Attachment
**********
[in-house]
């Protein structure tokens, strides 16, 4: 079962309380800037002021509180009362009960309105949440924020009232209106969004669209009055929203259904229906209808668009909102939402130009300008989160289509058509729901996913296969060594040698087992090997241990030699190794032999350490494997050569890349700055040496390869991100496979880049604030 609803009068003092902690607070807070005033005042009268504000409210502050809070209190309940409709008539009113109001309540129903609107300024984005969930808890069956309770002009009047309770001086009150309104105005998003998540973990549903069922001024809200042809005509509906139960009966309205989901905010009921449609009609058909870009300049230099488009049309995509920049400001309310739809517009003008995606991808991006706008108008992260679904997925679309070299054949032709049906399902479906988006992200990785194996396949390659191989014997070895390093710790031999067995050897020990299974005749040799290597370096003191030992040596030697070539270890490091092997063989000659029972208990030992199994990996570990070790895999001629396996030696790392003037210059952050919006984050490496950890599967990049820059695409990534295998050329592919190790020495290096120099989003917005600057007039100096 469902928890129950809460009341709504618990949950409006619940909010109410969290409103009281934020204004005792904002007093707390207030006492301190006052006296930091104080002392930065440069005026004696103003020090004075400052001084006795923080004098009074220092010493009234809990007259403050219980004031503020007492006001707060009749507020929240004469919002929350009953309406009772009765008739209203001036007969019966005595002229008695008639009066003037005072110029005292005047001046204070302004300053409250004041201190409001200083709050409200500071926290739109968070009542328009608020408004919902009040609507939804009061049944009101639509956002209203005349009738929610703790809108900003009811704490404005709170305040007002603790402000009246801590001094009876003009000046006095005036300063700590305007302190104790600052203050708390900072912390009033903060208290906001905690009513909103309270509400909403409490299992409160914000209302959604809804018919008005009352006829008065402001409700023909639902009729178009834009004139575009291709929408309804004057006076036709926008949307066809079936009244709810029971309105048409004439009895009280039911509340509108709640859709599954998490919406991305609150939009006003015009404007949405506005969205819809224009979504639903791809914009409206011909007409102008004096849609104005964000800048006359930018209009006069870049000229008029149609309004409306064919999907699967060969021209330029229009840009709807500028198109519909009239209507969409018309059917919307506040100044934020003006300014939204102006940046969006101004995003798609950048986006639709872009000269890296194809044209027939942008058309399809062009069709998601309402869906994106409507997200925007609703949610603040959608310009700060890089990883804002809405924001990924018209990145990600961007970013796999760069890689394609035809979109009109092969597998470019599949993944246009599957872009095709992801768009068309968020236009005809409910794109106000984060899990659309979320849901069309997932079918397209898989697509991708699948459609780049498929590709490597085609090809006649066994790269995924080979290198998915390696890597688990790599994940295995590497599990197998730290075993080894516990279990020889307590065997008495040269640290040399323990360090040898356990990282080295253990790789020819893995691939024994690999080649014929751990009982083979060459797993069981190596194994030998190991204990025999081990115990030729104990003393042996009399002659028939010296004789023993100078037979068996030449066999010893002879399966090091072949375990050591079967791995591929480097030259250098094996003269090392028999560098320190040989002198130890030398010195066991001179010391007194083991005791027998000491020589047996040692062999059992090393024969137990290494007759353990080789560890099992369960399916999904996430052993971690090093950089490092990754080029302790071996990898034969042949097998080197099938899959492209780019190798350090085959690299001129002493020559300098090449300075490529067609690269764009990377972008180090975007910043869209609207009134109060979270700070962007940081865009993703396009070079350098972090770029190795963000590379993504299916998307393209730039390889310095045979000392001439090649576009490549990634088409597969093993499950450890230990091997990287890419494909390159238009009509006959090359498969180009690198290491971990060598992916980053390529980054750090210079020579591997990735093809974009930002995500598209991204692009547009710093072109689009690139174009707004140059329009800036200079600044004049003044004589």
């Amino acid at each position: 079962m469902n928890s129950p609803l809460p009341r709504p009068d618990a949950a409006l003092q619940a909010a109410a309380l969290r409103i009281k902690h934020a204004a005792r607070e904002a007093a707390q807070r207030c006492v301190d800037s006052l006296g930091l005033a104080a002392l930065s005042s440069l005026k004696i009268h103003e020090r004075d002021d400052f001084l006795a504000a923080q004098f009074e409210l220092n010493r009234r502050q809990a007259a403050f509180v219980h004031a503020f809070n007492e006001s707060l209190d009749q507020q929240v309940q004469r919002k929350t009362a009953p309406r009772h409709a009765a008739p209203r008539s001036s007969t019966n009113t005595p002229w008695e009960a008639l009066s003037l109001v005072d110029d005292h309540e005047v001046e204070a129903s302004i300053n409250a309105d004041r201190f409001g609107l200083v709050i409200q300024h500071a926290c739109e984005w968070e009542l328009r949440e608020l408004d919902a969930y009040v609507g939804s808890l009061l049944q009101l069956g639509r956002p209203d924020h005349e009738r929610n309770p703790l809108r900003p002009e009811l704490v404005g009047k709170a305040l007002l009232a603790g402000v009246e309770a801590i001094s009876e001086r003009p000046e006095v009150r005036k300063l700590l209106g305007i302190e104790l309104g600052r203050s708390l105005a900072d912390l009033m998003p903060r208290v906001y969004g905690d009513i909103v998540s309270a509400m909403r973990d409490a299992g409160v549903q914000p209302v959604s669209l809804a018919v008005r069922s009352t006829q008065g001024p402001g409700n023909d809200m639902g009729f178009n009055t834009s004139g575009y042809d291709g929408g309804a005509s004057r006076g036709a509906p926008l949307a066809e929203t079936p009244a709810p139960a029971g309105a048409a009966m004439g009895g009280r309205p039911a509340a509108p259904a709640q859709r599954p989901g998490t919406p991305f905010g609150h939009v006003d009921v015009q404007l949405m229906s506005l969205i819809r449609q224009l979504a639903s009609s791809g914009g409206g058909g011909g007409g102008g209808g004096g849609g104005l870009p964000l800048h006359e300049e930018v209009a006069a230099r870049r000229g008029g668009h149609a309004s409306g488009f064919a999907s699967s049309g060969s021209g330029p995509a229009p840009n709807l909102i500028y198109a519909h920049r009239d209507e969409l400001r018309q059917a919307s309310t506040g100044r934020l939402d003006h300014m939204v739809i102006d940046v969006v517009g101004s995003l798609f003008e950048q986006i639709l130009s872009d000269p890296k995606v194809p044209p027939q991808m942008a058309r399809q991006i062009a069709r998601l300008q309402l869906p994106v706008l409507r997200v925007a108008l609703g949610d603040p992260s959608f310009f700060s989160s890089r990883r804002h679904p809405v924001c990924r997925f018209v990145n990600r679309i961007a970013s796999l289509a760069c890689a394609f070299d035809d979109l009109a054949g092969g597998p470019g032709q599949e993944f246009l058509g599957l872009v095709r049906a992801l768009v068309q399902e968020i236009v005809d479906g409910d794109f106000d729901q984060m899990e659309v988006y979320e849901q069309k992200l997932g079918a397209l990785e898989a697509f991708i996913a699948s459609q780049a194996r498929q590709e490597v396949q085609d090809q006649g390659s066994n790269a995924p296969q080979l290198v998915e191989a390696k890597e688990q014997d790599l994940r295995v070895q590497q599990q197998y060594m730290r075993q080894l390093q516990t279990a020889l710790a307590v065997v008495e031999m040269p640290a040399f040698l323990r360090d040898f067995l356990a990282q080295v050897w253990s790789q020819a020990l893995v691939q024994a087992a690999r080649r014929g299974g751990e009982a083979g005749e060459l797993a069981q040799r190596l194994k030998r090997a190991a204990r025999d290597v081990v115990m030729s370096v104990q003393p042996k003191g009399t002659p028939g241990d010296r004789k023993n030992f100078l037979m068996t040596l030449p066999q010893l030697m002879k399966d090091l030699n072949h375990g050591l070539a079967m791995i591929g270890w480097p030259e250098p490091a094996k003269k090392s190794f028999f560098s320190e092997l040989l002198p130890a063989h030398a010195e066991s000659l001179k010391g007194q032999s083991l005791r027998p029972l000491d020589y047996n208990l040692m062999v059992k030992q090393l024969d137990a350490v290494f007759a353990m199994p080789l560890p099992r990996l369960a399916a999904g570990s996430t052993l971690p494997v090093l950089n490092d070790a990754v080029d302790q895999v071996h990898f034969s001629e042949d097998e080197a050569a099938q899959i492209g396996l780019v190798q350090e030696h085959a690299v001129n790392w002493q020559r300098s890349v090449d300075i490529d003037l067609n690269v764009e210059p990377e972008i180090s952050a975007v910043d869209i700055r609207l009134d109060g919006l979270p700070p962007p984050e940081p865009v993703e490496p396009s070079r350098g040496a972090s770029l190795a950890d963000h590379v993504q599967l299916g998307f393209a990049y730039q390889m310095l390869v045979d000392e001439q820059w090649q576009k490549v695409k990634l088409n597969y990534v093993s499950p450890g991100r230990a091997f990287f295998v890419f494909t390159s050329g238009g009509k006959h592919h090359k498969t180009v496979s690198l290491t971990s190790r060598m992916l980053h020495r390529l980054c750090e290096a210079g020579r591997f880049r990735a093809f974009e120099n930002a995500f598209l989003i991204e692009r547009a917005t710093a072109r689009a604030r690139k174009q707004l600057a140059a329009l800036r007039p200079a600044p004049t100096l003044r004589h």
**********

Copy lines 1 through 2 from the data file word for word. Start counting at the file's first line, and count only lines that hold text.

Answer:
[in-house]
């Protein structure tokens, strides 16, 4: 079962309380800037002021509180009362009960309105949440924020009232209106969004669209009055929203259904229906209808668009909102939402130009300008989160289509058509729901996913296969060594040698087992090997241990030699190794032999350490494997050569890349700055040496390869991100496979880049604030 609803009068003092902690607070807070005033005042009268504000409210502050809070209190309940409709008539009113109001309540129903609107300024984005969930808890069956309770002009009047309770001086009150309104105005998003998540973990549903069922001024809200042809005509509906139960009966309205989901905010009921449609009609058909870009300049230099488009049309995509920049400001309310739809517009003008995606991808991006706008108008992260679904997925679309070299054949032709049906399902479906988006992200990785194996396949390659191989014997070895390093710790031999067995050897020990299974005749040799290597370096003191030992040596030697070539270890490091092997063989000659029972208990030992199994990996570990070790895999001629396996030696790392003037210059952050919006984050490496950890599967990049820059695409990534295998050329592919190790020495290096120099989003917005600057007039100096 469902928890129950809460009341709504618990949950409006619940909010109410969290409103009281934020204004005792904002007093707390207030006492301190006052006296930091104080002392930065440069005026004696103003020090004075400052001084006795923080004098009074220092010493009234809990007259403050219980004031503020007492006001707060009749507020929240004469919002929350009953309406009772009765008739209203001036007969019966005595002229008695008639009066003037005072110029005292005047001046204070302004300053409250004041201190409001200083709050409200500071926290739109968070009542328009608020408004919902009040609507939804009061049944009101639509956002209203005349009738929610703790809108900003009811704490404005709170305040007002603790402000009246801590001094009876003009000046006095005036300063700590305007302190104790600052203050708390900072912390009033903060208290906001905690009513909103309270509400909403409490299992409160914000209302959604809804018919008005009352006829008065402001409700023909639902009729178009834009004139575009291709929408309804004057006076036709926008949307066809079936009244709810029971309105048409004439009895009280039911509340509108709640859709599954998490919406991305609150939009006003015009404007949405506005969205819809224009979504639903791809914009409206011909007409102008004096849609104005964000800048006359930018209009006069870049000229008029149609309004409306064919999907699967060969021209330029229009840009709807500028198109519909009239209507969409018309059917919307506040100044934020003006300014939204102006940046969006101004995003798609950048986006639709872009000269890296194809044209027939942008058309399809062009069709998601309402869906994106409507997200925007609703949610603040959608310009700060890089990883804002809405924001990924018209990145990600961007970013796999760069890689394609035809979109009109092969597998470019599949993944246009599957872009095709992801768009068309968020236009005809409910794109106000984060899990659309979320849901069309997932079918397209898989697509991708699948459609780049498929590709490597085609090809006649066994790269995924080979290198998915390696890597688990790599994940295995590497599990197998730290075993080894516990279990020889307590065997008495040269640290040399323990360090040898356990990282080295253990790789020819893995691939024994690999080649014929751990009982083979060459797993069981190596194994030998190991204990025999081990115990030729104990003393042996009399002659028939010296004789023993100078037979068996030449066999010893002879399966090091072949375990050591079967791995591929480097030259250098094996003269090392028999560098320190040989002198130890030398010195066991001179010391007194083991005791027998000491020589047996040692062999059992090393024969137990290494007759353990080789560890099992369960399916999904996430052993971690090093950089490092990754080029302790071996990898034969042949097998080197099938899959492209780019190798350090085959690299001129002493020559300098090449300075490529067609690269764009990377972008180090975007910043869209609207009134109060979270700070962007940081865009993703396009070079350098972090770029190795963000590379993504299916998307393209730039390889310095045979000392001439090649576009490549990634088409597969093993499950450890230990091997990287890419494909390159238009009509006959090359498969180009690198290491971990060598992916980053390529980054750090210079020579591997990735093809974009930002995500598209991204692009547009710093072109689009690139174009707004140059329009800036200079600044004049003044004589």